Fethiye resident, Sally Campbell, has lived in Turkey for more than thirty years.
She used to teach but now prefers to go on kayaking adventures around the world.
To prove the point, she is currently rowing from Istanbul to Gallipoli with Hüseyin
Ürkmez, a friend from her teaching days.
Their plan is to arrive in Gallipoli on ANZAC day, the 25th April but just doing it seems enough.
Although her vessel of choice is a sea kayak, when she was asked by Hüseyin to join him
on the challenging journey that required her to row a boat over the course of a week
from Istanbul to Gallipoli, she couldn’t resist.
The 260km (140 nautical miles) journey which the courageous pair, both in their 50s,
are making in separate boats, is to deliver a message of peace and commemorate
the centennial of the Çanakkale war, in particular the mariners of all sides.
Remembering the survivors and the fallen
Both Hüseyin and Sally have grandfathers who fought in WW1 on Turkish
soil but on opposite sides. Sally’s paternal grandfather was Colin Campbell.
Hüseyin’s Grandpa (also Hüseyin) had a twin brother who died at Çanakkale.
As tribute to them the the intrepid rower always carries his namesake’s compass
when he is travelling and this trip is no exception.
Taking on the media
The Istanbul media descended on Hüseyin and Sally as they were preparing for their
expedition, but finally after the reporters, interviewers and TV cameras had gone
they were left alone to focus their thoughts on the days ahead.
Sally had never attempted a rowing expedition of this kind and with only a couple of days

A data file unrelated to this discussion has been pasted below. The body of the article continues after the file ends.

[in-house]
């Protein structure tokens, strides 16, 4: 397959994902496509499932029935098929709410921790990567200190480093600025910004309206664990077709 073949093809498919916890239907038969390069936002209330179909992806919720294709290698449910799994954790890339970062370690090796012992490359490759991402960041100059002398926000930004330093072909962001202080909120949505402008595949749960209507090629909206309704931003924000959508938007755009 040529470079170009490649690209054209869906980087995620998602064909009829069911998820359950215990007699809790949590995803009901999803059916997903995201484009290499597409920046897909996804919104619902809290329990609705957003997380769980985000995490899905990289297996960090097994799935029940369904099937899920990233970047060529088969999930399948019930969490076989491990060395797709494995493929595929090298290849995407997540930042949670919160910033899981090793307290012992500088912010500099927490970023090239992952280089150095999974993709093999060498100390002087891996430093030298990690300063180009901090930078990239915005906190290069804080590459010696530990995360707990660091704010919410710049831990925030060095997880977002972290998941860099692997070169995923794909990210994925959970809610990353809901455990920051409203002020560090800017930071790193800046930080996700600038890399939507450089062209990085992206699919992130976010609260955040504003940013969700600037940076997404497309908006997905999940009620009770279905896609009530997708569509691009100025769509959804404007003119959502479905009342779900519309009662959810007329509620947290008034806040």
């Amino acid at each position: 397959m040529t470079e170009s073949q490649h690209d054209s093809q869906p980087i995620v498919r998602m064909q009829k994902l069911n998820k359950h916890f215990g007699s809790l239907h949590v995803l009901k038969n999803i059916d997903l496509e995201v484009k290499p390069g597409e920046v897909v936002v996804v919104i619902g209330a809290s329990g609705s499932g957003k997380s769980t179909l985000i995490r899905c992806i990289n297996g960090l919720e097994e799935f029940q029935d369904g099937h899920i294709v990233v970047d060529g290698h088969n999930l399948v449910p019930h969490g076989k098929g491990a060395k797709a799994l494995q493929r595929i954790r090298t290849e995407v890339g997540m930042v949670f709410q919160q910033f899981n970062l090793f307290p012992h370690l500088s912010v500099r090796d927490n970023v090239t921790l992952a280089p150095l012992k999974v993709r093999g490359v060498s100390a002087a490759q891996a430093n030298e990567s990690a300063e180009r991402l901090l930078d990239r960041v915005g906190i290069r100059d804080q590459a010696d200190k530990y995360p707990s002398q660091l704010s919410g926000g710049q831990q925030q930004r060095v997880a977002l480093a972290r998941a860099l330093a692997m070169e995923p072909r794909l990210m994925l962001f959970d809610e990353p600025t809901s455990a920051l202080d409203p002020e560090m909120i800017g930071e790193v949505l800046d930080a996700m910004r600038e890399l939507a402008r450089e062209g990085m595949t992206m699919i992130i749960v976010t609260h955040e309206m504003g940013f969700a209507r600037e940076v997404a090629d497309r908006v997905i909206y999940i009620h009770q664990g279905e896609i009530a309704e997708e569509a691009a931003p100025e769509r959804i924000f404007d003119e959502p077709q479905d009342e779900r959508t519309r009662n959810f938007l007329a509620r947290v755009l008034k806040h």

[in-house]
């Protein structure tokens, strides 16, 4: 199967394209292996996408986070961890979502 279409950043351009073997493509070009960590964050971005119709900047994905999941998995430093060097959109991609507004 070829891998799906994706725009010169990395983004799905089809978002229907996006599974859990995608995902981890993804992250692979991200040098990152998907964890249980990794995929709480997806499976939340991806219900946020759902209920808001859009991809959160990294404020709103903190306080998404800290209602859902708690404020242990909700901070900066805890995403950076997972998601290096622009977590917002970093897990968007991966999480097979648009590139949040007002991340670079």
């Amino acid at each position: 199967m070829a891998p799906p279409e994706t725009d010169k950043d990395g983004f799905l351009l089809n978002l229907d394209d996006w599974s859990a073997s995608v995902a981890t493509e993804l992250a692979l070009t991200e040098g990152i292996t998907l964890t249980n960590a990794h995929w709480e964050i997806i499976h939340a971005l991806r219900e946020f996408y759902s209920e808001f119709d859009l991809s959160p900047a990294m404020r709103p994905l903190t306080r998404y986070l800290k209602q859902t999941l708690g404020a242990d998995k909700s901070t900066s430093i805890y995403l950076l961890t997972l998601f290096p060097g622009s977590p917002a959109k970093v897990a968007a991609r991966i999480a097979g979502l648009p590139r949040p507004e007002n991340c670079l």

notice she had no time to prepare, mentally or physically.
‘Come to Istanbul now!’
When asked about the physical impact of such an undertaking, Sally explained:
I can paddle my kayak under most conditions but rowing a boat is very
different from rowing a kayak. The paddles are different and the action is too.
Hüseyin didn’t give me any time to prepare. He called to ask me to come to
Istanbul straight away, so I’m concerned that I’ll get blisters before my hands
are used to the new experience.”
She was right, but after a few days of rowing and a couple of days resting up because of a
windstorm, she pronounced the problem solved.
Dodging tankers in Istanbul
Their journey started at Moda in Istanbul, but with the destination on the northern shore
of the Sea of Marmara, this meant rowing across the Bosphorus, one of the busiest stretches
of water in the world. As Sally explained, Hüseyin had planned the trip down to the finest detail.
If we rowed consistently for 10 minutes across the Bosphorous we would be
able to pass between the massive tankers and container ships as they moved by
us on either side. There were one or two hairy moments, but we made it.
Battling the elements
Of course, when facing the elements and the choppy waters of the Sea of Marmara,
especially in April, nothing is that straightforward. Uncertain weather, wind, hail storms
and the resulting rough seas has made them fall behind schedule on more than one occasion
when they had no alternative other than to stop and take shelter.
However, on a more sunny day they achived an impressive 56km (30 nautical miles),
rowing from 8.30 in the morning to 23.00 at night.
The end is in sight
On Thursday morning they plan to set off early, if the weather is good, so they should
be in Şarköy by evening and then they’ll be only one day away from Gallipoli and the
end of their incredible journey.
Regardless of their achievement, having a well earned rest is not part of
the plan. Instead they want to meet up with 500 Aussies who have come over from
Australia with surfboats for a race.
It’ll be a few days after that when Sally makes the journey back to Fethiye for a rest.
Sleeping on the boat isn’t very warm or comfortable, she says even when you’re
She says she definitely won’t be rowing home but it probably won’t be long before
she’s planning her next adventure.
To follow Hüseyin and Sally’s journey click here
For more information about the surfboat race click here